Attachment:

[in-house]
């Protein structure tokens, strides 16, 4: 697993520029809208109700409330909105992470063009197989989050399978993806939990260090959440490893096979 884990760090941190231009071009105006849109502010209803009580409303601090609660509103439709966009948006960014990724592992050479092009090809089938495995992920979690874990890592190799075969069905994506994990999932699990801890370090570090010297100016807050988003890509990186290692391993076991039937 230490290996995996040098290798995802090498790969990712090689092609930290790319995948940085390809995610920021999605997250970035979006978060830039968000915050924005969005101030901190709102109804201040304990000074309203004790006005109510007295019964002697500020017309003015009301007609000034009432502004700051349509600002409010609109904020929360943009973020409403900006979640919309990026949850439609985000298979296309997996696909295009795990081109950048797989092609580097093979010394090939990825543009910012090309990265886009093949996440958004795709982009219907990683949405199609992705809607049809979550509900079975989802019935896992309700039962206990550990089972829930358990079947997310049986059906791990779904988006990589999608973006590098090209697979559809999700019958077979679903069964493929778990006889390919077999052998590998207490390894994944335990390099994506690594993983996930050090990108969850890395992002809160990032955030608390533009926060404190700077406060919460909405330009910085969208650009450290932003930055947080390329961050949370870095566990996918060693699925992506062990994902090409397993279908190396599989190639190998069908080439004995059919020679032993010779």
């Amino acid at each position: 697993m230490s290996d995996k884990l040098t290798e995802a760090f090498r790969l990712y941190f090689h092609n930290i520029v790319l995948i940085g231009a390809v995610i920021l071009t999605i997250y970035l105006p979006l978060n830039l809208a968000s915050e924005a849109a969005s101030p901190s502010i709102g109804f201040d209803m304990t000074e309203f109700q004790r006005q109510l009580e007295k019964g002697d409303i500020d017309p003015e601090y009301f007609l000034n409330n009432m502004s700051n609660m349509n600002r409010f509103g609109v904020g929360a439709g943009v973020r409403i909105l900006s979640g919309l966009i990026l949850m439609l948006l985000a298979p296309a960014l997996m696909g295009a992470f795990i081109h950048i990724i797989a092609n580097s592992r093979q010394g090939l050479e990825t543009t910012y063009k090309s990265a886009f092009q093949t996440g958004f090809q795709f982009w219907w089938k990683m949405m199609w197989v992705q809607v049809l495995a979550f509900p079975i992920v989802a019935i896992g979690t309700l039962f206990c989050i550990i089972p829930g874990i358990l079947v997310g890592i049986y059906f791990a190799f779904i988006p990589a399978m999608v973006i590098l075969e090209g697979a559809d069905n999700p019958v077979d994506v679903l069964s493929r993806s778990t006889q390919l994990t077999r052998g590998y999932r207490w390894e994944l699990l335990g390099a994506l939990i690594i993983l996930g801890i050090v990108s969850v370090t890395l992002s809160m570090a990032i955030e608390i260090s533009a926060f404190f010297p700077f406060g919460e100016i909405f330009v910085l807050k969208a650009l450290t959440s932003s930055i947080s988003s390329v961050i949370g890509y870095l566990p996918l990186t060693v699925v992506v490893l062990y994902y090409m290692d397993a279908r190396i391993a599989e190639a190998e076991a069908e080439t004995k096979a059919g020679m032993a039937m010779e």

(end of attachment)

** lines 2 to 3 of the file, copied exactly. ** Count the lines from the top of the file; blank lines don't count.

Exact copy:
């Protein structure tokens, strides 16, 4: 697993520029809208109700409330909105992470063009197989989050399978993806939990260090959440490893096979 884990760090941190231009071009105006849109502010209803009580409303601090609660509103439709966009948006960014990724592992050479092009090809089938495995992920979690874990890592190799075969069905994506994990999932699990801890370090570090010297100016807050988003890509990186290692391993076991039937 230490290996995996040098290798995802090498790969990712090689092609930290790319995948940085390809995610920021999605997250970035979006978060830039968000915050924005969005101030901190709102109804201040304990000074309203004790006005109510007295019964002697500020017309003015009301007609000034009432502004700051349509600002409010609109904020929360943009973020409403900006979640919309990026949850439609985000298979296309997996696909295009795990081109950048797989092609580097093979010394090939990825543009910012090309990265886009093949996440958004795709982009219907990683949405199609992705809607049809979550509900079975989802019935896992309700039962206990550990089972829930358990079947997310049986059906791990779904988006990589999608973006590098090209697979559809999700019958077979679903069964493929778990006889390919077999052998590998207490390894994944335990390099994506690594993983996930050090990108969850890395992002809160990032955030608390533009926060404190700077406060919460909405330009910085969208650009450290932003930055947080390329961050949370870095566990996918060693699925992506062990994902090409397993279908190396599989190639190998069908080439004995059919020679032993010779």
């Amino acid at each position: 697993m230490s290996d995996k884990l040098t290798e995802a760090f090498r790969l990712y941190f090689h092609n930290i520029v790319l995948i940085g231009a390809v995610i920021l071009t999605i997250y970035l105006p979006l978060n830039l809208a968000s915050e924005a849109a969005s101030p901190s502010i709102g109804f201040d209803m304990t000074e309203f109700q004790r006005q109510l009580e007295k019964g002697d409303i500020d017309p003015e601090y009301f007609l000034n409330n009432m502004s700051n609660m349509n600002r409010f509103g609109v904020g929360a439709g943009v973020r409403i909105l900006s979640g919309l966009i990026l949850m439609l948006l985000a298979p296309a960014l997996m696909g295009a992470f795990i081109h950048i990724i797989a092609n580097s592992r093979q010394g090939l050479e990825t543009t910012y063009k090309s990265a886009f092009q093949t996440g958004f090809q795709f982009w219907w089938k990683m949405m199609w197989v992705q809607v049809l495995a979550f509900p079975i992920v989802a019935i896992g979690t309700l039962f206990c989050i550990i089972p829930g874990i358990l079947v997310g890592i049986y059906f791990a190799f779904i988006p990589a399978m999608v973006i590098l075969e090209g697979a559809d069905n999700p019958v077979d994506v679903l069964s493929r993806s778990t006889q390919l994990t077999r052998g590998y999932r207490w390894e994944l699990l335990g390099a994506l939990i690594i993983l996930g801890i050090v990108s969850v370090t890395l992002s809160m570090a990032i955030e608390i260090s533009a926060f404190f010297p700077f406060g919460e100016i909405f330009v910085l807050k969208a650009l450290t959440s932003s930055i947080s988003s390329v961050i949370g890509y870095l566990p996918l990186t060693v699925v992506v490893l062990y994902y090409m290692d397993a279908r190396i391993a599989e190639a190998e076991a069908e080439t004995k096979a059919g020679m032993a039937m010779e």